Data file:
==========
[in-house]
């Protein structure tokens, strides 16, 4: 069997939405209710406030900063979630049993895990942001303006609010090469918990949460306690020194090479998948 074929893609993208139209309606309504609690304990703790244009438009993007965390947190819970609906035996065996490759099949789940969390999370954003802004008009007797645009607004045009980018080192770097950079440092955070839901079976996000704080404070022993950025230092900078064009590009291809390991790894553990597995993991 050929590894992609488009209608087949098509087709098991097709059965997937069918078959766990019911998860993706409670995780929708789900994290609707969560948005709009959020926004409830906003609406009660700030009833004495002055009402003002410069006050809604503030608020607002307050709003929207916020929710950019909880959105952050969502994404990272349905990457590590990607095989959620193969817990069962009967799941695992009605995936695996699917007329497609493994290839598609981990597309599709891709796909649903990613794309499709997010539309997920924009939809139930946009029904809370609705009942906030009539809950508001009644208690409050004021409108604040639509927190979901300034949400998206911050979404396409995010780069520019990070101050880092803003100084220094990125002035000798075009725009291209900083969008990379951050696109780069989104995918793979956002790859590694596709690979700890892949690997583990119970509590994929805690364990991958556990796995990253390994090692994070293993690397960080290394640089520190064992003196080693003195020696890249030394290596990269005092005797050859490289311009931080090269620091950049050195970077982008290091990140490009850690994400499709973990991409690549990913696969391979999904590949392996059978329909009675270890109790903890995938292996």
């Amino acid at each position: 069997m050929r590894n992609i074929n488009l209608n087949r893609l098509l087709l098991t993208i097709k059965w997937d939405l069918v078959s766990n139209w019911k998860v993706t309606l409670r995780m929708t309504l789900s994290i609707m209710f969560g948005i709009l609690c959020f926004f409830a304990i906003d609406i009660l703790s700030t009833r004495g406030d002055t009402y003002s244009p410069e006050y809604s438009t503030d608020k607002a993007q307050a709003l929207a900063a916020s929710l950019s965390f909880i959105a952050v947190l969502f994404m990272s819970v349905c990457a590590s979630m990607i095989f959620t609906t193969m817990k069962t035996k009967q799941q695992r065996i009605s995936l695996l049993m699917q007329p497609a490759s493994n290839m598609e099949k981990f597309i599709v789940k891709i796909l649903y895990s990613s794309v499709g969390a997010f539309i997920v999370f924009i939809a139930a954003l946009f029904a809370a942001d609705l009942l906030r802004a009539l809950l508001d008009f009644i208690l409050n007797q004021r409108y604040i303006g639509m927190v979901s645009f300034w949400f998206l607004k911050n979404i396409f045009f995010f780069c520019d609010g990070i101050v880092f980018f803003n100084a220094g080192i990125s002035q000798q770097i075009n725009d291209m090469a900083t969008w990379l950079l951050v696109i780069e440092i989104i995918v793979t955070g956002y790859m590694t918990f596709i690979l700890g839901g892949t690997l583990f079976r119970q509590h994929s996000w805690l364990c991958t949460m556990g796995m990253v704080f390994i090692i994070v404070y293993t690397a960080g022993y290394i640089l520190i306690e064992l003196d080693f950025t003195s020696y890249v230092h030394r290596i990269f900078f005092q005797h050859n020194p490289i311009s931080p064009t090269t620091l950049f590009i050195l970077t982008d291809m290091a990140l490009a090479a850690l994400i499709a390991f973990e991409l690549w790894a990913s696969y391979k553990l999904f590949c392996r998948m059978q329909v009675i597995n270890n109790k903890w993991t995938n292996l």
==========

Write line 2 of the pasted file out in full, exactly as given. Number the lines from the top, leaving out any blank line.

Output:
């Protein structure tokens, strides 16, 4: 069997939405209710406030900063979630049993895990942001303006609010090469918990949460306690020194090479998948 074929893609993208139209309606309504609690304990703790244009438009993007965390947190819970609906035996065996490759099949789940969390999370954003802004008009007797645009607004045009980018080192770097950079440092955070839901079976996000704080404070022993950025230092900078064009590009291809390991790894553990597995993991 050929590894992609488009209608087949098509087709098991097709059965997937069918078959766990019911998860993706409670995780929708789900994290609707969560948005709009959020926004409830906003609406009660700030009833004495002055009402003002410069006050809604503030608020607002307050709003929207916020929710950019909880959105952050969502994404990272349905990457590590990607095989959620193969817990069962009967799941695992009605995936695996699917007329497609493994290839598609981990597309599709891709796909649903990613794309499709997010539309997920924009939809139930946009029904809370609705009942906030009539809950508001009644208690409050004021409108604040639509927190979901300034949400998206911050979404396409995010780069520019990070101050880092803003100084220094990125002035000798075009725009291209900083969008990379951050696109780069989104995918793979956002790859590694596709690979700890892949690997583990119970509590994929805690364990991958556990796995990253390994090692994070293993690397960080290394640089520190064992003196080693003195020696890249030394290596990269005092005797050859490289311009931080090269620091950049050195970077982008290091990140490009850690994400499709973990991409690549990913696969391979999904590949392996059978329909009675270890109790903890995938292996």